Monday, March 23, 2009

The Defenders of the Faith

A far cry from a post about horror films, but I really felt like compiling my list of the 10 greatest Judas Priest songs of the 1980's. There must be plenty of horror fans out there who love Judas Priest as much as I do, so hopefully someone will enjoy this.


10) You've Got Another Thing Coming
Yeah it's on here...
Some fans really don't like this song all that much, probably because it still seemingly defines Priest for the casual mainstream rock radio listener. Despite this, it's a great song. Great lyrics that work for the same reason many of their anthems of independence work so well. What's so effective about the song for me is how especially in the pre-chorus Ian Hill thunders on his open notes with Tipton and Downing playing a different chord progression entirely; but of course any chrod progression is different from Ian Hill's playing, since you know, he's only playing one note and all. It adds tension and really builds the song. This song isn't really that heavy, certainly not fast, and is relatively tame, but it always pumps me up.

9) Desert Plains
This is a track that took me a while to appreciate. Point of Entry seems to be one of the most hated records in the whole Priest canon, but it does have a few good songs, this being one of my favorites.

8) Grinder
Absolutely ferocious. Lyrics that spoke to those of us who strive for independence, and it has an air of rebellion that really resonates with fans. I can't even imagine how heavy the "breakdown" in this song was in 1980. Groundbreaking.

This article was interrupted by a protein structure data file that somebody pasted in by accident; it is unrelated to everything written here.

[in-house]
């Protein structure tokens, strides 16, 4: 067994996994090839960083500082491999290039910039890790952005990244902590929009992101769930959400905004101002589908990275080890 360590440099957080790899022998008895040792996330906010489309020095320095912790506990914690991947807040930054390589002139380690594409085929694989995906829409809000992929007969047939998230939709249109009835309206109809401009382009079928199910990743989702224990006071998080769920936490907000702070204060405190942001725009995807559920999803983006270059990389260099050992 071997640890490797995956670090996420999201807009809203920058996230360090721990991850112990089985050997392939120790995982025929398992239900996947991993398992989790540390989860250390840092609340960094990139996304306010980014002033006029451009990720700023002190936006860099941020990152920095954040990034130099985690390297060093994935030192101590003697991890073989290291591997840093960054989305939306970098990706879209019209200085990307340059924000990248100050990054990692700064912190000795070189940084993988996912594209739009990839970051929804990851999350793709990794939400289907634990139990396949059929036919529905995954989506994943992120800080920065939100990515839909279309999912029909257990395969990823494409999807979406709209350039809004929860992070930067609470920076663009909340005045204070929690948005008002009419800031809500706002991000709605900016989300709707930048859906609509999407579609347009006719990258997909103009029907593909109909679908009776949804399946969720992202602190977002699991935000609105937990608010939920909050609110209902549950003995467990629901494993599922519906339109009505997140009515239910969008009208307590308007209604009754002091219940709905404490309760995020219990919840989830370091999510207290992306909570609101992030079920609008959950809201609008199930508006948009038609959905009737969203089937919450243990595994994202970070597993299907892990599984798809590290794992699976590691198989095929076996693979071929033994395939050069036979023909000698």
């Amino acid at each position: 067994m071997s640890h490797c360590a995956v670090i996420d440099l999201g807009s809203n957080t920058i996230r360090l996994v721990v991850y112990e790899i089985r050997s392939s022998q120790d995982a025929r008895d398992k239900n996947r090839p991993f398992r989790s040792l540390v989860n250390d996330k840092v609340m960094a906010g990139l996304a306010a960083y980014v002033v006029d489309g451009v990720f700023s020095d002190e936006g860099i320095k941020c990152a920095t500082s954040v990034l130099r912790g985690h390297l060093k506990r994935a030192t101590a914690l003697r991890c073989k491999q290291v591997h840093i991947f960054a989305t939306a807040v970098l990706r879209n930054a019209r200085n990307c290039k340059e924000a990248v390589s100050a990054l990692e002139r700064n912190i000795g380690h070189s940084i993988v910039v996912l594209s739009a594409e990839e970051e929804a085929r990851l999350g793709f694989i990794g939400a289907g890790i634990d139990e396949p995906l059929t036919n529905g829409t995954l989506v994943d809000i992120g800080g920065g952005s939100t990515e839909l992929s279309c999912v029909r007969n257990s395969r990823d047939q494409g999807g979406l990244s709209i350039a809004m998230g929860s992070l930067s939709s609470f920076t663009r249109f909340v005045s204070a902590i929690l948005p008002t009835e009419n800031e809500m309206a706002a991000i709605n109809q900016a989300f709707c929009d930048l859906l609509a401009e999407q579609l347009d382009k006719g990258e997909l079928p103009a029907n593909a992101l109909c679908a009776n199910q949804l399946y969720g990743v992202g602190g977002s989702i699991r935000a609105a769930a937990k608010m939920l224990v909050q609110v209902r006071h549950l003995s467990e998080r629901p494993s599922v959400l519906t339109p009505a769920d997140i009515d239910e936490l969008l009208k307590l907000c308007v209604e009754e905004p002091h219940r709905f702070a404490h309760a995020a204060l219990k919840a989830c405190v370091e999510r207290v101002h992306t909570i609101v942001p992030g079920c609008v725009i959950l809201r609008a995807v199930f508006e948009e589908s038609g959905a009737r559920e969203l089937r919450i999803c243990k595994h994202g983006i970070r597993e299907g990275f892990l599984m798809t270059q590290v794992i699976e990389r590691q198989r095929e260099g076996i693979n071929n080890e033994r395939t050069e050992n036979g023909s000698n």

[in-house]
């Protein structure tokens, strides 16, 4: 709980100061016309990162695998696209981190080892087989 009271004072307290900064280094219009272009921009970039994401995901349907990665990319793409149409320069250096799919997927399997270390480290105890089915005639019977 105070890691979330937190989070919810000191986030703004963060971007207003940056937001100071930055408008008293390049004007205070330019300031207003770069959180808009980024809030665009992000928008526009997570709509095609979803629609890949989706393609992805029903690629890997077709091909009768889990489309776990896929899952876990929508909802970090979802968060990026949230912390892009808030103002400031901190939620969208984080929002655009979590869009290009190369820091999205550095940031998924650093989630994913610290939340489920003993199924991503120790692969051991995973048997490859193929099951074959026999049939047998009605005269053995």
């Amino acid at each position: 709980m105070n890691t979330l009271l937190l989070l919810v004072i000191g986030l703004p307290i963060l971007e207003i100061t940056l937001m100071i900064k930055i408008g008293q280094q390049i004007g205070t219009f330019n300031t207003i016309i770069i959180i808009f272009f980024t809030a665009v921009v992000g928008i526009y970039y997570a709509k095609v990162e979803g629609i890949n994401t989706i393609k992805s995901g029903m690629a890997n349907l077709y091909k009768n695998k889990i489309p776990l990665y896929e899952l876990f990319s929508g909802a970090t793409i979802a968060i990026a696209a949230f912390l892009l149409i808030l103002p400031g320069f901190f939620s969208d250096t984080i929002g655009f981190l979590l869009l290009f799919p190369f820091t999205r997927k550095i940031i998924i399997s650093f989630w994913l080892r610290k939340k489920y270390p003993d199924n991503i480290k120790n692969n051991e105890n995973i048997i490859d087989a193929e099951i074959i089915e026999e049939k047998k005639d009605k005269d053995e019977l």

7)Rock Hard, Ride Free
By the time Defenders of the Faith was released it must have been clear that Dave Holland was a complete slouch behind the drum kit. This song is a true example of this. I wouldn't be surprised if I found out it was a drum machine on many of the tracks on the record, as they have some of the most mechanical and uninspired beats in rock history. Despite this, many of these songs have become undeniable Judas Priest classics, and some of the best material of their career. This track has some insanely memorable riffs, and is a runner up for my favorite Tipton and Downing solos of all time. Tight, emotional, and classic. One of Halford's best vocal performances in my opinion. This is an anthem.

6) The Rage
Relatively under appreciated gem of a song and one of my personal favorites. Absolutely crushing lead riff, with some lyrics that make nearly no sense. Based on the odd reggae-esque opening and middle section, possibly the most interesting song on British Steel.

5) Heading Out to the Highway